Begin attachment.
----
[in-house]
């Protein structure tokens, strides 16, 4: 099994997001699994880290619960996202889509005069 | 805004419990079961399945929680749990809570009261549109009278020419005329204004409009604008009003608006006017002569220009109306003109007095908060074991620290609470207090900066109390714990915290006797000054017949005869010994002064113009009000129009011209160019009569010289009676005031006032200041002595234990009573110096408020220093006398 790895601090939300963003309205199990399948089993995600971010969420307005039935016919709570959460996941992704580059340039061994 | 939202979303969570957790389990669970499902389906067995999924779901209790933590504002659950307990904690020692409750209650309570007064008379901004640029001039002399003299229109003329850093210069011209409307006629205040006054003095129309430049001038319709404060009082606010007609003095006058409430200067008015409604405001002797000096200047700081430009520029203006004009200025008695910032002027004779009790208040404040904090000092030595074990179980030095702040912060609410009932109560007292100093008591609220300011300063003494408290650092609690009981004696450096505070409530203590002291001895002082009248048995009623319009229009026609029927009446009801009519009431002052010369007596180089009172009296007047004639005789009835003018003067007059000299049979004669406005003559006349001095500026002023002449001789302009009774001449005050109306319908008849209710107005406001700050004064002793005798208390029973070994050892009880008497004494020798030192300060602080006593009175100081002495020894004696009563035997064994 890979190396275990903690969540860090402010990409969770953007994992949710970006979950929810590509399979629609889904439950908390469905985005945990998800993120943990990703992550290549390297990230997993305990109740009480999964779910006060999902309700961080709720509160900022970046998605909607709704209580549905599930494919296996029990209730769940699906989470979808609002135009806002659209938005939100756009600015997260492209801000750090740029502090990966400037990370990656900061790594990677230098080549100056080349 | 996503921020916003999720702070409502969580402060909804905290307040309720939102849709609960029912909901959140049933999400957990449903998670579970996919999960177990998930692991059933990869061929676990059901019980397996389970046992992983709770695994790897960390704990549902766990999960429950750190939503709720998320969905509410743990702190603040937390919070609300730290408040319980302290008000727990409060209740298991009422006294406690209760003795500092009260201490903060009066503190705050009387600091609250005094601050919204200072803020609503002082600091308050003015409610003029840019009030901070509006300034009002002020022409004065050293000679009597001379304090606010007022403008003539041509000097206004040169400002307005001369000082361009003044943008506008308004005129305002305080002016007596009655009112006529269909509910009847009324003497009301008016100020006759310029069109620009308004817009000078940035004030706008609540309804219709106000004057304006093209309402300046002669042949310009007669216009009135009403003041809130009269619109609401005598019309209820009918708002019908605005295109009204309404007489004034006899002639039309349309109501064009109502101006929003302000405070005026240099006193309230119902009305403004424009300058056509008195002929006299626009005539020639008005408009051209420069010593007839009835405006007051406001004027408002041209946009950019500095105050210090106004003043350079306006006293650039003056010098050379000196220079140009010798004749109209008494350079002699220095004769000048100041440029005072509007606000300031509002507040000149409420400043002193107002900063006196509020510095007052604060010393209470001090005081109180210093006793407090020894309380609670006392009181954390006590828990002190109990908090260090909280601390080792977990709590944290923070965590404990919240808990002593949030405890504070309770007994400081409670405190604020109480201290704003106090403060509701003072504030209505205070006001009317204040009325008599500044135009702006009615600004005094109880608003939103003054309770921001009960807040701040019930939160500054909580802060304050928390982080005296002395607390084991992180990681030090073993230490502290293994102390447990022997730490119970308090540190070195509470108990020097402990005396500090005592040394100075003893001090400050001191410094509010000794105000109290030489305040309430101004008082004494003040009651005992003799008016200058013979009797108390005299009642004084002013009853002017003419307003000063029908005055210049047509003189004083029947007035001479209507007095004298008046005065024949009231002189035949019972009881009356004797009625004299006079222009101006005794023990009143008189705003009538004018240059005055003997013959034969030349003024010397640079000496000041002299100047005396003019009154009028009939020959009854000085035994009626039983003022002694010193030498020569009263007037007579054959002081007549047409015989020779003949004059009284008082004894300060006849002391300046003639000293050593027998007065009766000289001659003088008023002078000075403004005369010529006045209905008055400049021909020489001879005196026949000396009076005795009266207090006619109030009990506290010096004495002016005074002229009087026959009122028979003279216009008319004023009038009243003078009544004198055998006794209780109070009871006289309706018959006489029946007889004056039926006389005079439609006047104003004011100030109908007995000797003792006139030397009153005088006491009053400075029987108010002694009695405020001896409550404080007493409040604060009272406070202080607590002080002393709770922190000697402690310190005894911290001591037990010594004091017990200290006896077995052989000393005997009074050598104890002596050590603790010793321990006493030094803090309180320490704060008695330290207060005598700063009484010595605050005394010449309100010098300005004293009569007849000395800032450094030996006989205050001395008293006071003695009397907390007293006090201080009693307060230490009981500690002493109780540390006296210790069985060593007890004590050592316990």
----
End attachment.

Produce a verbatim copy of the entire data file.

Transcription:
[in-house]
């Protein structure tokens, strides 16, 4: 099994997001699994880290619960996202889509005069 | 805004419990079961399945929680749990809570009261549109009278020419005329204004409009604008009003608006006017002569220009109306003109007095908060074991620290609470207090900066109390714990915290006797000054017949005869010994002064113009009000129009011209160019009569010289009676005031006032200041002595234990009573110096408020220093006398 790895601090939300963003309205199990399948089993995600971010969420307005039935016919709570959460996941992704580059340039061994 | 939202979303969570957790389990669970499902389906067995999924779901209790933590504002659950307990904690020692409750209650309570007064008379901004640029001039002399003299229109003329850093210069011209409307006629205040006054003095129309430049001038319709404060009082606010007609003095006058409430200067008015409604405001002797000096200047700081430009520029203006004009200025008695910032002027004779009790208040404040904090000092030595074990179980030095702040912060609410009932109560007292100093008591609220300011300063003494408290650092609690009981004696450096505070409530203590002291001895002082009248048995009623319009229009026609029927009446009801009519009431002052010369007596180089009172009296007047004639005789009835003018003067007059000299049979004669406005003559006349001095500026002023002449001789302009009774001449005050109306319908008849209710107005406001700050004064002793005798208390029973070994050892009880008497004494020798030192300060602080006593009175100081002495020894004696009563035997064994 890979190396275990903690969540860090402010990409969770953007994992949710970006979950929810590509399979629609889904439950908390469905985005945990998800993120943990990703992550290549390297990230997993305990109740009480999964779910006060999902309700961080709720509160900022970046998605909607709704209580549905599930494919296996029990209730769940699906989470979808609002135009806002659209938005939100756009600015997260492209801000750090740029502090990966400037990370990656900061790594990677230098080549100056080349 | 996503921020916003999720702070409502969580402060909804905290307040309720939102849709609960029912909901959140049933999400957990449903998670579970996919999960177990998930692991059933990869061929676990059901019980397996389970046992992983709770695994790897960390704990549902766990999960429950750190939503709720998320969905509410743990702190603040937390919070609300730290408040319980302290008000727990409060209740298991009422006294406690209760003795500092009260201490903060009066503190705050009387600091609250005094601050919204200072803020609503002082600091308050003015409610003029840019009030901070509006300034009002002020022409004065050293000679009597001379304090606010007022403008003539041509000097206004040169400002307005001369000082361009003044943008506008308004005129305002305080002016007596009655009112006529269909509910009847009324003497009301008016100020006759310029069109620009308004817009000078940035004030706008609540309804219709106000004057304006093209309402300046002669042949310009007669216009009135009403003041809130009269619109609401005598019309209820009918708002019908605005295109009204309404007489004034006899002639039309349309109501064009109502101006929003302000405070005026240099006193309230119902009305403004424009300058056509008195002929006299626009005539020639008005408009051209420069010593007839009835405006007051406001004027408002041209946009950019500095105050210090106004003043350079306006006293650039003056010098050379000196220079140009010798004749109209008494350079002699220095004769000048100041440029005072509007606000300031509002507040000149409420400043002193107002900063006196509020510095007052604060010393209470001090005081109180210093006793407090020894309380609670006392009181954390006590828990002190109990908090260090909280601390080792977990709590944290923070965590404990919240808990002593949030405890504070309770007994400081409670405190604020109480201290704003106090403060509701003072504030209505205070006001009317204040009325008599500044135009702006009615600004005094109880608003939103003054309770921001009960807040701040019930939160500054909580802060304050928390982080005296002395607390084991992180990681030090073993230490502290293994102390447990022997730490119970308090540190070195509470108990020097402990005396500090005592040394100075003893001090400050001191410094509010000794105000109290030489305040309430101004008082004494003040009651005992003799008016200058013979009797108390005299009642004084002013009853002017003419307003000063029908005055210049047509003189004083029947007035001479209507007095004298008046005065024949009231002189035949019972009881009356004797009625004299006079222009101006005794023990009143008189705003009538004018240059005055003997013959034969030349003024010397640079000496000041002299100047005396003019009154009028009939020959009854000085035994009626039983003022002694010193030498020569009263007037007579054959002081007549047409015989020779003949004059009284008082004894300060006849002391300046003639000293050593027998007065009766000289001659003088008023002078000075403004005369010529006045209905008055400049021909020489001879005196026949000396009076005795009266207090006619109030009990506290010096004495002016005074002229009087026959009122028979003279216009008319004023009038009243003078009544004198055998006794209780109070009871006289309706018959006489029946007889004056039926006389005079439609006047104003004011100030109908007995000797003792006139030397009153005088006491009053400075029987108010002694009695405020001896409550404080007493409040604060009272406070202080607590002080002393709770922190000697402690310190005894911290001591037990010594004091017990200290006896077995052989000393005997009074050598104890002596050590603790010793321990006493030094803090309180320490704060008695330290207060005598700063009484010595605050005394010449309100010098300005004293009569007849000395800032450094030996006989205050001395008293006071003695009397907390007293006090201080009693307060230490009981500690002493109780540390006296210790069985060593007890004590050592316990």